TDW Offshore Services Delivers Pipeline Repair Solution for Kvitebjorn

Kvitebjoern offshore natural gas platfor
(Click to Enlarge)

TDW Offshore Services has successfully designed and delivered a customized pipeline repair solution for StatoilHydro.

The Kvitebjørn field, which resumed exporting liquids and gas on January 27, 2009, was shut down in August 2008 when a gas leak was discovered approximately 10 km from the platform. StatoilHydro contacted TDW Offshore Services, as one of its suppliers with which it shares a frame contract, to develop one of several alternative solutions to repair the gas pipeline between the platform and the Kollsnes processing plant near Bergen. The pipeline had been dragged out of position and damaged by a passing ship's anchor.

Subsea Clamp Weighing 44 Tons Plays Key Role

TDW Offshore Services was awarded a contract by StatoilHydro to assess the situation, and develop a solution to repair the subsea pipeline. Working in close cooperation with StatoilHydro, TDW Offshore Services set to work. Extensive testing -- including an onshore installation of a special subsea clamp system (Patent Pending) onto a mock-up of the affected portion of the Kvitebjorn pipeline -- was carried out at its base in Stavanger. The purpose of the clamp would be to secure integrity for the pipe connector in the event that it was not possible to obtain adequate holding power with the primary solution. The clamp, which is one of the key features of the Kvitebjorn field pipeline repair solution, was specially designed, developed and produced by TDW Offshore Services engineers as part of StatoilHydro's solution for repair of the Kvitebjorn.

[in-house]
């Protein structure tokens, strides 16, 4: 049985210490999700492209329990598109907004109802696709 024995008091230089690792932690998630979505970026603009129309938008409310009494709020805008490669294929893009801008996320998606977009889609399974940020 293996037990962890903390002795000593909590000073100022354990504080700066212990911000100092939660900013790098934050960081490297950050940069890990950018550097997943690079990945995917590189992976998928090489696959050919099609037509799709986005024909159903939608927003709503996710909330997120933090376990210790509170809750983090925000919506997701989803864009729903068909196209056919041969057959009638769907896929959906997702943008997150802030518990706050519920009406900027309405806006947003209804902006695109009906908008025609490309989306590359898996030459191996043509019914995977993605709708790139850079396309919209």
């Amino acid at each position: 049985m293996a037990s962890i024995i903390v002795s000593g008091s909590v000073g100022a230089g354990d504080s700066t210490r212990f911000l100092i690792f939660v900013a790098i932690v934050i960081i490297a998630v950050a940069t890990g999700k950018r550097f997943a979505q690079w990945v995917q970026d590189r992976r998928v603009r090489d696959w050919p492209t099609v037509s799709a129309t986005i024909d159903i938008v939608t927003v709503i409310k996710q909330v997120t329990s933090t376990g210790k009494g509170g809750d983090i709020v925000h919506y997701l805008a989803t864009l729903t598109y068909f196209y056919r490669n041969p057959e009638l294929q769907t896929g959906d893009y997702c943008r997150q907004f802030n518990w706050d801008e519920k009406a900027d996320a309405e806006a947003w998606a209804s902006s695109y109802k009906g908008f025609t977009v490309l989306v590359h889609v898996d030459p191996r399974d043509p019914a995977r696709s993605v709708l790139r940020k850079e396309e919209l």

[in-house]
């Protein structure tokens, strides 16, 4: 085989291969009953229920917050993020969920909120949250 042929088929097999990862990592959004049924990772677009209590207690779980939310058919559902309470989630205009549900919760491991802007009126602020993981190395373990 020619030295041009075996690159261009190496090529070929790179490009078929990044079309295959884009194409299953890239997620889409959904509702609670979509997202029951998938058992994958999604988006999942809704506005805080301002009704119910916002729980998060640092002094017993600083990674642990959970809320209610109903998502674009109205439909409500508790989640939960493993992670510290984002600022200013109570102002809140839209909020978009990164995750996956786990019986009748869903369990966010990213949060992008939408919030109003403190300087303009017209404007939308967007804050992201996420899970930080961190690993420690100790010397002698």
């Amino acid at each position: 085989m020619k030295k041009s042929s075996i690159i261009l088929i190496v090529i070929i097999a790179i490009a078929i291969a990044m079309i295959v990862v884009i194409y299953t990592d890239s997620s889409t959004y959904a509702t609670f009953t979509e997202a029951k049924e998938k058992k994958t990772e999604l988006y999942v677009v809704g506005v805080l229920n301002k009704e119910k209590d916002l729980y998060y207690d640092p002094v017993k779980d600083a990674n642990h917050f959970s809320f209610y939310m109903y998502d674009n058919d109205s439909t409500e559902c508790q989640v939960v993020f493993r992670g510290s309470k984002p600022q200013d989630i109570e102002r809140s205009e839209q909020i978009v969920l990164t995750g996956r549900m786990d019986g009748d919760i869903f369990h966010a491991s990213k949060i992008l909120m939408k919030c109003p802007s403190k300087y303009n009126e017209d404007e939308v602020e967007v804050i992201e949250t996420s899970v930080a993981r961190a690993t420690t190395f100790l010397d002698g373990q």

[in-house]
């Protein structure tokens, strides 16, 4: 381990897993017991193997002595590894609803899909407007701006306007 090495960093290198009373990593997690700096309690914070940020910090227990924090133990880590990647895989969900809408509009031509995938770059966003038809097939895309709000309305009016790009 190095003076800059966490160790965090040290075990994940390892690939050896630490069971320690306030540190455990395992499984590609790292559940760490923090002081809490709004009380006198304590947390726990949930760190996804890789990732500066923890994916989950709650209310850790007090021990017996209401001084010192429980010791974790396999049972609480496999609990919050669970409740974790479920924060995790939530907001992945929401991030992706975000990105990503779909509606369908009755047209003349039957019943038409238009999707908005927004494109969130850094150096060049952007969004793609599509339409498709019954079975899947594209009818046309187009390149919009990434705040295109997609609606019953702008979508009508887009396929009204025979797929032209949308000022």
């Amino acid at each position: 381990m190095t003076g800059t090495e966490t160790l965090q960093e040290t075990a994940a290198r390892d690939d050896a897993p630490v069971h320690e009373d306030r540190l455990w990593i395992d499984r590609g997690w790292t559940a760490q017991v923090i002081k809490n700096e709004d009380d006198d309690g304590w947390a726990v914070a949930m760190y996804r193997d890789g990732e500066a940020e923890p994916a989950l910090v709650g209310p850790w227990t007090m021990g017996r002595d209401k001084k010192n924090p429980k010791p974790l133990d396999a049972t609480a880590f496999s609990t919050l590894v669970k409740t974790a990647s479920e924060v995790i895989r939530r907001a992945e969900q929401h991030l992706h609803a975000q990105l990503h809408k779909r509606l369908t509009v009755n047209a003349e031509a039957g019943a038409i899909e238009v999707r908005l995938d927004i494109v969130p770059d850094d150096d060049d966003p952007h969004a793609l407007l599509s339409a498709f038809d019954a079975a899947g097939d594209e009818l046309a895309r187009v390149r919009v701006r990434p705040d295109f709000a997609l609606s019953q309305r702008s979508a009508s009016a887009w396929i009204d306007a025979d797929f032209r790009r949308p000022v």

In the wake of Hurricane Katrina and the damage inflicted on pipeline systems in the Gulf of Mexico, there is a growing trend in the industry to thoroughly prepare for the possibility of natural disasters and potential pipeline disruption, especially subsea. "During recent years, the offshore industry has experienced several pipeline shutdowns caused by anchor drags or similar," said Rune Haddeland, Managing Director of TDW Offshore Services. "In such situations, TDW Offshore’s engineered solutions have proven to be highly beneficial for our clients. We were extremely excited to have the opportunity to work with StatoilHydro to develop an innovative, customized solution for repair of the Kvitebjorn pipeline. I applaud StatoilHydro for their efforts to prepare for a wide range of pipeline repair eventualities."

Kvitebjorn Field

The Kvitebjorn field began delivering natural gas on October 1, 2004. Rich gas and condensate (light oil) from Kvitebjorn are piped to Kollsnes near Bergen and Mongstad further north, respectively. Following processing at Kollsnes, the dry gas is piped to continental Europe. The separated NGL is transported by pipeline to the Vestprosess plant at Mongstad for fractionation into propane, butanes and naphtha. Based on current plans, it is expected to recover roughly 55 billion cubic metres of gas and 22 million cubic meters of condensate.


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